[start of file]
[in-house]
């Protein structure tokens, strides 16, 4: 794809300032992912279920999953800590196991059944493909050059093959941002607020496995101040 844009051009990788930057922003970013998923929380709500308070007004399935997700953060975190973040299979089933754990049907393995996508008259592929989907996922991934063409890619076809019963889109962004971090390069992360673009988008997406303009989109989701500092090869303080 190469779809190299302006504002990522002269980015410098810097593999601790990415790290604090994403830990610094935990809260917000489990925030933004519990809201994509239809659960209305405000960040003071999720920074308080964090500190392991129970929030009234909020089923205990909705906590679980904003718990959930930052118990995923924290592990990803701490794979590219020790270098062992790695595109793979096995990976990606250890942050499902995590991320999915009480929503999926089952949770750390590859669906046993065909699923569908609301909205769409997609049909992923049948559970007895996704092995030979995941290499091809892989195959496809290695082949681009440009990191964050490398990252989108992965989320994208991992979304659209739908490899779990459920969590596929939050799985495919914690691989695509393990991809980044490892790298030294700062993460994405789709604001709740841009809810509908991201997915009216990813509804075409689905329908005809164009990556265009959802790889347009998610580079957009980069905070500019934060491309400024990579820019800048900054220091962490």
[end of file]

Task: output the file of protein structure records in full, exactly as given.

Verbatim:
[in-house]
């Protein structure tokens, strides 16, 4: 794809300032992912279920999953800590196991059944493909050059093959941002607020496995101040 844009051009990788930057922003970013998923929380709500308070007004399935997700953060975190973040299979089933754990049907393995996508008259592929989907996922991934063409890619076809019963889109962004971090390069992360673009988008997406303009989109989701500092090869303080 190469779809190299302006504002990522002269980015410098810097593999601790990415790290604090994403830990610094935990809260917000489990925030933004519990809201994509239809659960209305405000960040003071999720920074308080964090500190392991129970929030009234909020089923205990909705906590679980904003718990959930930052118990995923924290592990990803701490794979590219020790270098062992790695595109793979096995990976990606250890942050499902995590991320999915009480929503999926089952949770750390590859669906046993065909699923569908609301909205769409997609049909992923049948559970007895996704092995030979995941290499091809892989195959496809290695082949681009440009990191964050490398990252989108992965989320994208991992979304659209739908490899779990459920969590596929939050799985495919914690691989695509393990991809980044490892790298030294700062993460994405789709604001709740841009809810509908991201997915009216990813509804075409689905329908005809164009990556265009959802790889347009998610580079957009980069905070500019934060491309400024990579820019800048900054220091962490």